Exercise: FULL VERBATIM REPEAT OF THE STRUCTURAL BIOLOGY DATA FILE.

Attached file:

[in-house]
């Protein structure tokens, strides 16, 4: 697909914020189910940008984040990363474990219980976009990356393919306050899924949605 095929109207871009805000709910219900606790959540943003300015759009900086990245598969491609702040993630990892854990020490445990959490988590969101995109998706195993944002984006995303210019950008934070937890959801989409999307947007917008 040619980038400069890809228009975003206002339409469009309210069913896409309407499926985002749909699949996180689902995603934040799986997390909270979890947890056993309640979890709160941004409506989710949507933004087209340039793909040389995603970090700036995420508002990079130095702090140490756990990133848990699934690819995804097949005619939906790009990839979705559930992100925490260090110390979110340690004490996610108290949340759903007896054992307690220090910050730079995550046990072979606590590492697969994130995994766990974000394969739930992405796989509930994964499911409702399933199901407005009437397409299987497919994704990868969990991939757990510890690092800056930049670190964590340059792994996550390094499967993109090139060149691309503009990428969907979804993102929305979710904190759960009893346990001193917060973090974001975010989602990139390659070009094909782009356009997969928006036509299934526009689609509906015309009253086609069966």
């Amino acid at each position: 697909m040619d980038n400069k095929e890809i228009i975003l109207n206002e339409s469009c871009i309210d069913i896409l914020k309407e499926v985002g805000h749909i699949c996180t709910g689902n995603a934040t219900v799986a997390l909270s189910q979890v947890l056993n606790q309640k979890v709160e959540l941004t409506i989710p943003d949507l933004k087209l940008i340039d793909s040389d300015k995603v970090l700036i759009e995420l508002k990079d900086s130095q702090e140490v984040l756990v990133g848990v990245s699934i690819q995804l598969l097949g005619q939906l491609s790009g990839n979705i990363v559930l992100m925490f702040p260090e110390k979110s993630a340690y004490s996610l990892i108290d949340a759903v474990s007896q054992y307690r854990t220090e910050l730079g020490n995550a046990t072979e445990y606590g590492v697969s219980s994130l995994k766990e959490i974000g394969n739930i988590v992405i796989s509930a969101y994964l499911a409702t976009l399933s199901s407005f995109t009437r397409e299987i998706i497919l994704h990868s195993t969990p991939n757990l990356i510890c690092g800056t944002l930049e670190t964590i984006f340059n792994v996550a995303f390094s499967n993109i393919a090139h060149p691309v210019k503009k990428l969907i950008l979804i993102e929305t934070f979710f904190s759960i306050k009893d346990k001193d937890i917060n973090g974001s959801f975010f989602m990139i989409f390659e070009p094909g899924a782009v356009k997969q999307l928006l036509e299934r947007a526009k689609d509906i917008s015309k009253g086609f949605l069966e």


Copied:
[in-house]
């Protein structure tokens, strides 16, 4: 697909914020189910940008984040990363474990219980976009990356393919306050899924949605 095929109207871009805000709910219900606790959540943003300015759009900086990245598969491609702040993630990892854990020490445990959490988590969101995109998706195993944002984006995303210019950008934070937890959801989409999307947007917008 040619980038400069890809228009975003206002339409469009309210069913896409309407499926985002749909699949996180689902995603934040799986997390909270979890947890056993309640979890709160941004409506989710949507933004087209340039793909040389995603970090700036995420508002990079130095702090140490756990990133848990699934690819995804097949005619939906790009990839979705559930992100925490260090110390979110340690004490996610108290949340759903007896054992307690220090910050730079995550046990072979606590590492697969994130995994766990974000394969739930992405796989509930994964499911409702399933199901407005009437397409299987497919994704990868969990991939757990510890690092800056930049670190964590340059792994996550390094499967993109090139060149691309503009990428969907979804993102929305979710904190759960009893346990001193917060973090974001975010989602990139390659070009094909782009356009997969928006036509299934526009689609509906015309009253086609069966």
């Amino acid at each position: 697909m040619d980038n400069k095929e890809i228009i975003l109207n206002e339409s469009c871009i309210d069913i896409l914020k309407e499926v985002g805000h749909i699949c996180t709910g689902n995603a934040t219900v799986a997390l909270s189910q979890v947890l056993n606790q309640k979890v709160e959540l941004t409506i989710p943003d949507l933004k087209l940008i340039d793909s040389d300015k995603v970090l700036i759009e995420l508002k990079d900086s130095q702090e140490v984040l756990v990133g848990v990245s699934i690819q995804l598969l097949g005619q939906l491609s790009g990839n979705i990363v559930l992100m925490f702040p260090e110390k979110s993630a340690y004490s996610l990892i108290d949340a759903v474990s007896q054992y307690r854990t220090e910050l730079g020490n995550a046990t072979e445990y606590g590492v697969s219980s994130l995994k766990e959490i974000g394969n739930i988590v992405i796989s509930a969101y994964l499911a409702t976009l399933s199901s407005f995109t009437r397409e299987i998706i497919l994704h990868s195993t969990p991939n757990l990356i510890c690092g800056t944002l930049e670190t964590i984006f340059n792994v996550a995303f390094s499967n993109i393919a090139h060149p691309v210019k503009k990428l969907i950008l979804i993102e929305t934070f979710f904190s759960i306050k009893d346990k001193d937890i917060n973090g974001s959801f975010f989602m990139i989409f390659e070009p094909g899924a782009v356009k997969q999307l928006l036509e299934r947007a526009k689609d509906i917008s015309k009253g086609f949605l069966e």